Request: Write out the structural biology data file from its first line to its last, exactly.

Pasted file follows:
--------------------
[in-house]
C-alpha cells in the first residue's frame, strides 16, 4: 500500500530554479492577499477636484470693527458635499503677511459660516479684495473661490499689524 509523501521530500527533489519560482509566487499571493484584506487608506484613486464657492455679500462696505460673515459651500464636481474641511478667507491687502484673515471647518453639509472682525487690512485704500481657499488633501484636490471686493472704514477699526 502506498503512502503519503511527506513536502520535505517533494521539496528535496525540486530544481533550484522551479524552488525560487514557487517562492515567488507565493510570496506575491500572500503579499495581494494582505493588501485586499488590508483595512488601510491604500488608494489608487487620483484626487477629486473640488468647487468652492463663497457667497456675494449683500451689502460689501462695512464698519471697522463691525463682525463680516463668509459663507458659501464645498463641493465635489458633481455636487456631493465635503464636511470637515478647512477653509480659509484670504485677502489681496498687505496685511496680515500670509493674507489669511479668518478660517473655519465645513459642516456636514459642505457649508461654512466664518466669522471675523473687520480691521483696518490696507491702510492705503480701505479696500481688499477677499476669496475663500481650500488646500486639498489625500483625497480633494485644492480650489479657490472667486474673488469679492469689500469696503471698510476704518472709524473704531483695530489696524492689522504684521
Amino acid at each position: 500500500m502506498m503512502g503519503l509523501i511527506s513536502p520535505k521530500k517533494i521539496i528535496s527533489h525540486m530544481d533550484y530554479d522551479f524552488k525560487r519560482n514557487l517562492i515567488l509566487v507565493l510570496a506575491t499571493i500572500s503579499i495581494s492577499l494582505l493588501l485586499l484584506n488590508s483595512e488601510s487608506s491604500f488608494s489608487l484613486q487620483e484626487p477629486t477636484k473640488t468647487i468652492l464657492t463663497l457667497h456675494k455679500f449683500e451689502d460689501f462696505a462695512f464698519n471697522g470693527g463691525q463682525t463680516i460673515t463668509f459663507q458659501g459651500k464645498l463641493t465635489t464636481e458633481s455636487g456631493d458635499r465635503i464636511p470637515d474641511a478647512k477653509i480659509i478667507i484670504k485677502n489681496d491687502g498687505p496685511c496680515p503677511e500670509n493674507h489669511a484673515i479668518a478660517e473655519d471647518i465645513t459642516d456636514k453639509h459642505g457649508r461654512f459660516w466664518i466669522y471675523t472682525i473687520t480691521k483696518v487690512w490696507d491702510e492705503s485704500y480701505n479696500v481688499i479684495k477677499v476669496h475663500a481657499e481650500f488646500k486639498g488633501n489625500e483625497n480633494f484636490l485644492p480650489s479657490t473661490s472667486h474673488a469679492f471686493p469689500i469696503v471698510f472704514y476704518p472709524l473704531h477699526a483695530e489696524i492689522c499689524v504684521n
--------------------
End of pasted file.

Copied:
[in-house]
C-alpha cells in the first residue's frame, strides 16, 4: 500500500530554479492577499477636484470693527458635499503677511459660516479684495473661490499689524 509523501521530500527533489519560482509566487499571493484584506487608506484613486464657492455679500462696505460673515459651500464636481474641511478667507491687502484673515471647518453639509472682525487690512485704500481657499488633501484636490471686493472704514477699526 502506498503512502503519503511527506513536502520535505517533494521539496528535496525540486530544481533550484522551479524552488525560487514557487517562492515567488507565493510570496506575491500572500503579499495581494494582505493588501485586499488590508483595512488601510491604500488608494489608487487620483484626487477629486473640488468647487468652492463663497457667497456675494449683500451689502460689501462695512464698519471697522463691525463682525463680516463668509459663507458659501464645498463641493465635489458633481455636487456631493465635503464636511470637515478647512477653509480659509484670504485677502489681496498687505496685511496680515500670509493674507489669511479668518478660517473655519465645513459642516456636514459642505457649508461654512466664518466669522471675523473687520480691521483696518490696507491702510492705503480701505479696500481688499477677499476669496475663500481650500488646500486639498489625500483625497480633494485644492480650489479657490472667486474673488469679492469689500469696503471698510476704518472709524473704531483695530489696524492689522504684521
Amino acid at each position: 500500500m502506498m503512502g503519503l509523501i511527506s513536502p520535505k521530500k517533494i521539496i528535496s527533489h525540486m530544481d533550484y530554479d522551479f524552488k525560487r519560482n514557487l517562492i515567488l509566487v507565493l510570496a506575491t499571493i500572500s503579499i495581494s492577499l494582505l493588501l485586499l484584506n488590508s483595512e488601510s487608506s491604500f488608494s489608487l484613486q487620483e484626487p477629486t477636484k473640488t468647487i468652492l464657492t463663497l457667497h456675494k455679500f449683500e451689502d460689501f462696505a462695512f464698519n471697522g470693527g463691525q463682525t463680516i460673515t463668509f459663507q458659501g459651500k464645498l463641493t465635489t464636481e458633481s455636487g456631493d458635499r465635503i464636511p470637515d474641511a478647512k477653509i480659509i478667507i484670504k485677502n489681496d491687502g498687505p496685511c496680515p503677511e500670509n493674507h489669511a484673515i479668518a478660517e473655519d471647518i465645513t459642516d456636514k453639509h459642505g457649508r461654512f459660516w466664518i466669522y471675523t472682525i473687520t480691521k483696518v487690512w490696507d491702510e492705503s485704500y480701505n479696500v481688499i479684495k477677499v476669496h475663500a481657499e481650500f488646500k486639498g488633501n489625500e483625497n480633494f484636490l485644492p480650489s479657490t473661490s472667486h474673488a469679492f471686493p469689500i469696503v471698510f472704514y476704518p472709524l473704531h477699526a483695530e489696524i492689522c499689524v504684521n